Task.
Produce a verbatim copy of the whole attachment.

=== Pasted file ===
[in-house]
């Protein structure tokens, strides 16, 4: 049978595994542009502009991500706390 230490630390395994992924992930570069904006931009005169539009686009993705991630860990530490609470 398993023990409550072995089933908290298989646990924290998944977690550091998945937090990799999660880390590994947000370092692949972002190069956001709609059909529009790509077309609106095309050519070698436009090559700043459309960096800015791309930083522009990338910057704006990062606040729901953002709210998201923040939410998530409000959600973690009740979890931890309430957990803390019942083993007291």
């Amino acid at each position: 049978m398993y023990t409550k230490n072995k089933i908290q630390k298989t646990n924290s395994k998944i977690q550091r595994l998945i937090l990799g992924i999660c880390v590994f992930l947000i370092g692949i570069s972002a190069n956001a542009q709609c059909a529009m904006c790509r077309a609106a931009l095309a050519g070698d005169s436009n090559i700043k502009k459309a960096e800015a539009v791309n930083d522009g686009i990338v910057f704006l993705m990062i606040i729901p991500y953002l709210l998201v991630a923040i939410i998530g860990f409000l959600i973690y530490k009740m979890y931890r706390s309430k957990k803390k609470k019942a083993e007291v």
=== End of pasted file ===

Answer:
[in-house]
């Protein structure tokens, strides 16, 4: 049978595994542009502009991500706390 230490630390395994992924992930570069904006931009005169539009686009993705991630860990530490609470 398993023990409550072995089933908290298989646990924290998944977690550091998945937090990799999660880390590994947000370092692949972002190069956001709609059909529009790509077309609106095309050519070698436009090559700043459309960096800015791309930083522009990338910057704006990062606040729901953002709210998201923040939410998530409000959600973690009740979890931890309430957990803390019942083993007291």
């Amino acid at each position: 049978m398993y023990t409550k230490n072995k089933i908290q630390k298989t646990n924290s395994k998944i977690q550091r595994l998945i937090l990799g992924i999660c880390v590994f992930l947000i370092g692949i570069s972002a190069n956001a542009q709609c059909a529009m904006c790509r077309a609106a931009l095309a050519g070698d005169s436009n090559i700043k502009k459309a960096e800015a539009v791309n930083d522009g686009i990338v910057f704006l993705m990062i606040i729901p991500y953002l709210l998201v991630a923040i939410i998530g860990f409000l959600i973690y530490k009740m979890y931890r706390s309430k957990k803390k609470k019942a083993e007291v």